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Felicia Burnett's picture

The numbers are shocking.

Did you know the average 8-year old is drinking 64 ounces a week in sugary drinks like sodas that may—over the years—lead to type 2 diabetes, obesity, and heart disease? Did you also know that sugary drinks are the single largest contributor of calories and added sugars to the American kid’s diet? Due to these dangerous nutrition imbalances, this may be the first generation in history to live shorter lives than their parents. We must make some big changes. 

We need to do everything we can to reduce the amount of soda kids drink.

Join us in calling on Baltimore’s Mayor and City Council to require all advertisements for sugary drinks contain a warning stating the health risks associated with consuming the beverage.

The fact is this: The overconsumption of sugary drinks, like sodas, uniquely leads to serious life-threatening diseases.

Families have the right to know the health risks of sugary drinks. We have the right to make an educated decision for ourselves and our families. We’re promoting healthier choices as the better option. Thousands of Baltimore families are suffering from largely preventable medical conditions linked to sugary drinks, which include soda, sports drinks, sweetened waters and teas, energy drinks, and fruit drinks.

Both in economic and healthcare costs, consumption of sugary drinks costs us dearly. Sugary drinks contribute more calories and added sugars to our diets than any other food or beverage, and daily consumption is strongly linked to higher childhood obesity and type 2 diabetes rates. We should arm our community with the information they need to choose healthier options.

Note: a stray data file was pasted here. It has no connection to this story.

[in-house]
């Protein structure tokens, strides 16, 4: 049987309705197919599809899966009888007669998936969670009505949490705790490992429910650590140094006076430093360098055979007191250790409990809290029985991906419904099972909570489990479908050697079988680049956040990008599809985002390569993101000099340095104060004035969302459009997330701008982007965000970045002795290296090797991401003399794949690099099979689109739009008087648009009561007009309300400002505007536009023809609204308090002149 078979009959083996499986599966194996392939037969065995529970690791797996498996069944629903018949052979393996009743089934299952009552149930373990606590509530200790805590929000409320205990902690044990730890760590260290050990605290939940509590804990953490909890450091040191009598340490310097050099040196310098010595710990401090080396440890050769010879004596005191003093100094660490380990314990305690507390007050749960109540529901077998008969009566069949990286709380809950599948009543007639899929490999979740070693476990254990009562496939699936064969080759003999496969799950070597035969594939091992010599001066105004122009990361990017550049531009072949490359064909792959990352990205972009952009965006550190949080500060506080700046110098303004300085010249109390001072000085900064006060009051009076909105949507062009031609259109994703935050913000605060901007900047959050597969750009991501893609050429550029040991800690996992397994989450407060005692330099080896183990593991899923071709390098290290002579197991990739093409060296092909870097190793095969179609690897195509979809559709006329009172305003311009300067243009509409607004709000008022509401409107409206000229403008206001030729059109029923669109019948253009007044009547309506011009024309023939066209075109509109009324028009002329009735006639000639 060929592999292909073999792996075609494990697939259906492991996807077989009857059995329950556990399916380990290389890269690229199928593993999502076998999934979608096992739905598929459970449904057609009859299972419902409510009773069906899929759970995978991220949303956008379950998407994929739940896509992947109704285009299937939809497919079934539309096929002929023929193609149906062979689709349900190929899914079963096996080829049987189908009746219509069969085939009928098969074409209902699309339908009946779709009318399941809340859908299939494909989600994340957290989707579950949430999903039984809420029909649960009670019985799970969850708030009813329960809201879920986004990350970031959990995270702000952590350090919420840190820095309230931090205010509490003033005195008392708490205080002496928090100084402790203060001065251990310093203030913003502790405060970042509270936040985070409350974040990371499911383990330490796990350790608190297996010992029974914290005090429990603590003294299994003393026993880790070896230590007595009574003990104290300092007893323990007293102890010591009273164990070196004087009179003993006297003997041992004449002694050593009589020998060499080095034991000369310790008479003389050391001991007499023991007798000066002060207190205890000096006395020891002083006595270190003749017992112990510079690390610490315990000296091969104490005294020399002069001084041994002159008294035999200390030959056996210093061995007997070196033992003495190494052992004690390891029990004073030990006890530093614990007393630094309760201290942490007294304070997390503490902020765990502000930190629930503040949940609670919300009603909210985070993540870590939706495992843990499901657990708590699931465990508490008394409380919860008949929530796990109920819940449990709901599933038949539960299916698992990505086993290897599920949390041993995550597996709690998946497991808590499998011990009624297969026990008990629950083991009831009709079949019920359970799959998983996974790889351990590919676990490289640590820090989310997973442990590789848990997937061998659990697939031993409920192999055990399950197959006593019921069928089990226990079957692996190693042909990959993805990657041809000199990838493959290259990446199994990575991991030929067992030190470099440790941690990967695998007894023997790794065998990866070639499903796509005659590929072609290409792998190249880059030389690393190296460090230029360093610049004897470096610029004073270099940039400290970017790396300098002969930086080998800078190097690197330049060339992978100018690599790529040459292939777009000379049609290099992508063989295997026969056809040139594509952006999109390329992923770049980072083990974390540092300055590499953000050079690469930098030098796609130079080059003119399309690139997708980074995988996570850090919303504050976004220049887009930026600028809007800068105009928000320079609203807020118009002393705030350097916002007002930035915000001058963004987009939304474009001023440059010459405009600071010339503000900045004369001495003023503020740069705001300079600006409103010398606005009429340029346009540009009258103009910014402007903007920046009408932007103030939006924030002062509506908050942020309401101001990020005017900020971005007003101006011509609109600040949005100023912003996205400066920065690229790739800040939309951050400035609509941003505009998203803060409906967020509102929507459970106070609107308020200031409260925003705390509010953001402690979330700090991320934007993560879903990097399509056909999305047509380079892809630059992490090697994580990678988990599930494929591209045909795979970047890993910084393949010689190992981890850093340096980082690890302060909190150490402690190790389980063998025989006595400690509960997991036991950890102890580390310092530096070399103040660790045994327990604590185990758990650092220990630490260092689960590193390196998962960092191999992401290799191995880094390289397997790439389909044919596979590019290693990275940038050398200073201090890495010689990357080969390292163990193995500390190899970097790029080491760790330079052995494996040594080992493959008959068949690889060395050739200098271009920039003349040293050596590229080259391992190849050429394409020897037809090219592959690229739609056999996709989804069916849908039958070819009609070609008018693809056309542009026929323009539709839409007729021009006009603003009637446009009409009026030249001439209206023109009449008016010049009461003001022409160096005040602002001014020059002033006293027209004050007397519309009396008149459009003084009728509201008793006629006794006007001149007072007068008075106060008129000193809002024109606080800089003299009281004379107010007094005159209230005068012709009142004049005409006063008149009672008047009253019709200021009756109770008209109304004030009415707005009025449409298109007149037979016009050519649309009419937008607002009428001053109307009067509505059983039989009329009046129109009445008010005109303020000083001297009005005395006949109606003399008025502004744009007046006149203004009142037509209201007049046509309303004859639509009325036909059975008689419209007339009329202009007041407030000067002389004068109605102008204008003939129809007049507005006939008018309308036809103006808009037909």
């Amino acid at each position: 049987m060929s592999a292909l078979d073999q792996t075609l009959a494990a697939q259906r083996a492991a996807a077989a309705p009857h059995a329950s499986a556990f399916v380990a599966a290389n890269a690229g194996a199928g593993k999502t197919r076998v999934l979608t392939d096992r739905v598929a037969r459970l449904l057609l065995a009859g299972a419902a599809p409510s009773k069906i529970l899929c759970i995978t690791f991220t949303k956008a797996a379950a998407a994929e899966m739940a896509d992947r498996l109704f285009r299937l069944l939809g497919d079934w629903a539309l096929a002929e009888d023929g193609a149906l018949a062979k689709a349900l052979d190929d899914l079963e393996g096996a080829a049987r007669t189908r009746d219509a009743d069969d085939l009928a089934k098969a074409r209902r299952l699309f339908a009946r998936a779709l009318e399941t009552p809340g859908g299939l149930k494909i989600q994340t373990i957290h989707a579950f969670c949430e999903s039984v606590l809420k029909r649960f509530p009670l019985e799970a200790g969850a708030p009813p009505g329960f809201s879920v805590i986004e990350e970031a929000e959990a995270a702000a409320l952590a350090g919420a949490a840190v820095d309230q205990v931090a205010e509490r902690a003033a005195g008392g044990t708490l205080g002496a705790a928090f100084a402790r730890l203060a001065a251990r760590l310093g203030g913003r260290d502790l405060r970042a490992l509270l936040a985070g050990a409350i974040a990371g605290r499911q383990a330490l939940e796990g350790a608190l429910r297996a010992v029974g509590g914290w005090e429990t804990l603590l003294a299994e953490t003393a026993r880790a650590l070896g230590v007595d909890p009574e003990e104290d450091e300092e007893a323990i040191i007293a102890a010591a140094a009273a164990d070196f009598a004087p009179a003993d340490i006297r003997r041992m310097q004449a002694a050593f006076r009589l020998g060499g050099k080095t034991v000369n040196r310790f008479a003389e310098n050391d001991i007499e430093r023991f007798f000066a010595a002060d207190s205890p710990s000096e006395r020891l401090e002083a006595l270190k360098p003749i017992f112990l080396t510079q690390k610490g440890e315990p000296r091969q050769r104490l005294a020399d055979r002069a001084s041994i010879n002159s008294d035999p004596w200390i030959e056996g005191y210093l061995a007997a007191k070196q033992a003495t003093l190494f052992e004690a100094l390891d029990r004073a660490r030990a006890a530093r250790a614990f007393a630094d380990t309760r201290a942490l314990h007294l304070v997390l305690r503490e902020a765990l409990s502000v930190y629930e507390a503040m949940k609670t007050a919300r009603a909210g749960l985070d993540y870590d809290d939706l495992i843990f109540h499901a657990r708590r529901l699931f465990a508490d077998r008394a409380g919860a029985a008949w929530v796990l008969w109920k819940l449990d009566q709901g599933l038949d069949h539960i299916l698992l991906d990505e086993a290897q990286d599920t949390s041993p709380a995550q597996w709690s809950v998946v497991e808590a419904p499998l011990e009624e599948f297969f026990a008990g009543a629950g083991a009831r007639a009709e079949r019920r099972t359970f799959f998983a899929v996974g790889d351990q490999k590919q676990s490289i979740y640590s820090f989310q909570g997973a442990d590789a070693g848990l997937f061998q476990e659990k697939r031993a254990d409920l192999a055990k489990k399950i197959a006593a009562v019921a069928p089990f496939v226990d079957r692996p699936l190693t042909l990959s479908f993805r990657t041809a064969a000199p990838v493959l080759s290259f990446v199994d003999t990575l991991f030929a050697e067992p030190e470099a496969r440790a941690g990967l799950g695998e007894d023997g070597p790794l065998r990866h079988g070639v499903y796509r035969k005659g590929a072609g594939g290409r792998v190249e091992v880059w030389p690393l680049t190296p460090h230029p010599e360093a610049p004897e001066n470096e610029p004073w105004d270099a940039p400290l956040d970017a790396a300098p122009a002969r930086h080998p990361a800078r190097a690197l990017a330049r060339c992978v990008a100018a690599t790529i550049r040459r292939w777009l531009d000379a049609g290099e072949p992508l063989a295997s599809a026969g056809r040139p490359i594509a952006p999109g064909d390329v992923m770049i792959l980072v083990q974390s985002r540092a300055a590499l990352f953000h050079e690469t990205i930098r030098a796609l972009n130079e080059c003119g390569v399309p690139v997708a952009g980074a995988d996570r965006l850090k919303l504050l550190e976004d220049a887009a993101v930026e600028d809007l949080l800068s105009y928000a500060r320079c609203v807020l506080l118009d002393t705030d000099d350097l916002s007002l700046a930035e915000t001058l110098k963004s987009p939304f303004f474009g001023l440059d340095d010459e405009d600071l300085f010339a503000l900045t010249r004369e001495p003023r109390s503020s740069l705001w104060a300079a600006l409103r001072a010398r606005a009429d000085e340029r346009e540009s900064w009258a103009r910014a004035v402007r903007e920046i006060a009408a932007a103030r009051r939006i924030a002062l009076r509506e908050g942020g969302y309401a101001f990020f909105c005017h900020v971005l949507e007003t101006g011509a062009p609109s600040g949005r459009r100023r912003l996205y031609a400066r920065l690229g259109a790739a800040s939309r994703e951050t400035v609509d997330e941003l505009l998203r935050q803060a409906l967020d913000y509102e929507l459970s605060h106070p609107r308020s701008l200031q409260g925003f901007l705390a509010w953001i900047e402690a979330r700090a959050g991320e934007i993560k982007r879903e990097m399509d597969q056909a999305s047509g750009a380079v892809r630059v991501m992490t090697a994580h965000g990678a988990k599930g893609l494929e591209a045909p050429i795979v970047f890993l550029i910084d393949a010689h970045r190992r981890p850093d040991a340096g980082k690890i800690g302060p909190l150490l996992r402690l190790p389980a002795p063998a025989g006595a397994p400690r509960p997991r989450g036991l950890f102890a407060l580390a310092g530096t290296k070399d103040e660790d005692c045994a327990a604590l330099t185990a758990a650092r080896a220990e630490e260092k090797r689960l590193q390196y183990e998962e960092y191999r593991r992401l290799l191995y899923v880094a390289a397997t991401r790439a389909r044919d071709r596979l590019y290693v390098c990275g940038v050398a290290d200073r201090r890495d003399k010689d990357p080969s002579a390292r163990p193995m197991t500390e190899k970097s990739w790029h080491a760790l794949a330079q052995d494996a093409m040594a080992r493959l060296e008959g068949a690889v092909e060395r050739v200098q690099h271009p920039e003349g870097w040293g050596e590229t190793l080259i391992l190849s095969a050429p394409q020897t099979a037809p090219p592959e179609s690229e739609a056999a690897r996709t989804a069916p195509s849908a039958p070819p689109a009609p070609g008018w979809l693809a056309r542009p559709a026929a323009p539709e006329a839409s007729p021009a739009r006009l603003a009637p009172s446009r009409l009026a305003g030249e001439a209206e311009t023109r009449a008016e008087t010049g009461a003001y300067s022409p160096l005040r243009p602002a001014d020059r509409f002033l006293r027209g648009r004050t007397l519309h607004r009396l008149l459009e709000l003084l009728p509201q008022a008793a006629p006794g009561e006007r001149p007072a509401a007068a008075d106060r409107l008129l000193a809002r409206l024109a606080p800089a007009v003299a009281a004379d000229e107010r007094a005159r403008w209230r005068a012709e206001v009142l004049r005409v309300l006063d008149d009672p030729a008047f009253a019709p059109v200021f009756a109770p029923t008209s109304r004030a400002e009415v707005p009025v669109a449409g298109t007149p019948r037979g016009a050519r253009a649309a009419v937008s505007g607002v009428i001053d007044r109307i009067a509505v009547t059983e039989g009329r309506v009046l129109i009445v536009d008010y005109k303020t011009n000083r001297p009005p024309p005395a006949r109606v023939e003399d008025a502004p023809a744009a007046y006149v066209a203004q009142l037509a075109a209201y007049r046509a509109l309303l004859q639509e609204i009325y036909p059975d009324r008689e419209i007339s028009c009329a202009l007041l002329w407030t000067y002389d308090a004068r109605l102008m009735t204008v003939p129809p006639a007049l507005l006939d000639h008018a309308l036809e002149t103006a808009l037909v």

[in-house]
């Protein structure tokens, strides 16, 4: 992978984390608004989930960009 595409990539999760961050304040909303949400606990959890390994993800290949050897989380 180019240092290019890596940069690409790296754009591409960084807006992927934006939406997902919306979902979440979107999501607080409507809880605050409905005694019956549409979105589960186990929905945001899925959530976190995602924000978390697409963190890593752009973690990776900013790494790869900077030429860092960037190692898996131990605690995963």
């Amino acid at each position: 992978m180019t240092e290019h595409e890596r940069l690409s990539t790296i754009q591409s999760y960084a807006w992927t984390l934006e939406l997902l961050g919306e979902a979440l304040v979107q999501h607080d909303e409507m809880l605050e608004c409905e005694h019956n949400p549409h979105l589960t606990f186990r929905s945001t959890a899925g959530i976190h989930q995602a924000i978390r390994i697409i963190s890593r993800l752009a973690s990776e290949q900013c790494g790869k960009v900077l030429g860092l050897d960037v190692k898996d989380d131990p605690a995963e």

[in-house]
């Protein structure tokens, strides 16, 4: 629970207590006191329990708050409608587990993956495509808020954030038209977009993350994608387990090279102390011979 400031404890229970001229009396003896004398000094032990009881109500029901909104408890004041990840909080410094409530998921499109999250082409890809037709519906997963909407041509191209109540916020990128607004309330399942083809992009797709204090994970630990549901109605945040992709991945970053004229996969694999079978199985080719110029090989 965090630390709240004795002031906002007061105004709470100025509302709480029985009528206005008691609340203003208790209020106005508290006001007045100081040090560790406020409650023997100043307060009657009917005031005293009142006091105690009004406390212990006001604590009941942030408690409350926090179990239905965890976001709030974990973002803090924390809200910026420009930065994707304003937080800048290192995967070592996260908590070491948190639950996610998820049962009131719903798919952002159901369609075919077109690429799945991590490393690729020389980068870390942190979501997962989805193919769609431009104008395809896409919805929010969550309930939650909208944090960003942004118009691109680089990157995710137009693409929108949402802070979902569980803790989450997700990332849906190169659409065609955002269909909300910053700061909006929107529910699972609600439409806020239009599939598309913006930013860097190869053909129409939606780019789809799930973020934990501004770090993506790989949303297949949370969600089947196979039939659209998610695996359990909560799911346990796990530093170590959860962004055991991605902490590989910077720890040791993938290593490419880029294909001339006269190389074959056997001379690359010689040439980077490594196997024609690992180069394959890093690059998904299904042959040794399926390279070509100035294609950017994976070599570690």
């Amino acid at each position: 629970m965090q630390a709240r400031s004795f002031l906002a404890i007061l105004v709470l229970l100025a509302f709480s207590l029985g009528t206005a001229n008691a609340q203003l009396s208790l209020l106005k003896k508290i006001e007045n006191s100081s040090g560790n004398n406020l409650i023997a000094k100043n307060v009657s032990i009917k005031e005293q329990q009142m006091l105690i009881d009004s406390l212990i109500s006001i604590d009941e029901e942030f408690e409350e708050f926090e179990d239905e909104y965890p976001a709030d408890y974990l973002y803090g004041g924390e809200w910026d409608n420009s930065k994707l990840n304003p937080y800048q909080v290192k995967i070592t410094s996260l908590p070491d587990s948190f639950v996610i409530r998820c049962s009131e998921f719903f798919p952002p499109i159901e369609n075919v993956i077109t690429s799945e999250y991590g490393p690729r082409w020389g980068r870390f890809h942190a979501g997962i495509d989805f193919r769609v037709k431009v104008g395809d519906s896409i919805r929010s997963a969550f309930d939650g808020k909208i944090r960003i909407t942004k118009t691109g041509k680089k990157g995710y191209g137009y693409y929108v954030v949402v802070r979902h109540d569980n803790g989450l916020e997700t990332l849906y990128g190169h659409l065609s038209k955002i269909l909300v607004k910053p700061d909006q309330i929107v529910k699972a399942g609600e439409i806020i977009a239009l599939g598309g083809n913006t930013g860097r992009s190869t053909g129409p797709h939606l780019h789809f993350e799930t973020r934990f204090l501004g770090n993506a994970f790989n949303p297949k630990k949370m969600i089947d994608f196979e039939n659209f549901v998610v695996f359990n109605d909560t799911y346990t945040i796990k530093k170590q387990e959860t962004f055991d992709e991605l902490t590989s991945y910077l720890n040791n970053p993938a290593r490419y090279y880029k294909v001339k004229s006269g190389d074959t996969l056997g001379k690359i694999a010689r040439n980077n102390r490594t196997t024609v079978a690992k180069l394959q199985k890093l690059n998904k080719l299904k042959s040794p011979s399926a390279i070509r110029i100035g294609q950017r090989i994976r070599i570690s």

Your voice matters! Sign our open letter calling on the mayor and city council to require all advertisements for sugary drinks in Baltimore contain a warning:

Our elected officials depend on hearing from their constituents to know what matters most to families in Baltimore. Your voice can make a big difference. By speaking out, you’ll show Mayor Stephanie Rawlings-Blake and the Baltimore City Council that their constituents expect them to show leadership in educating city residents about dangerous products.

These drinks pose major health risks when consumed over time and we need to give people the information they need to choose healthier options.

Sign on now to tell lawmakers: “Require a warning label on sugary beverage advertisements in the city of Baltimore!”

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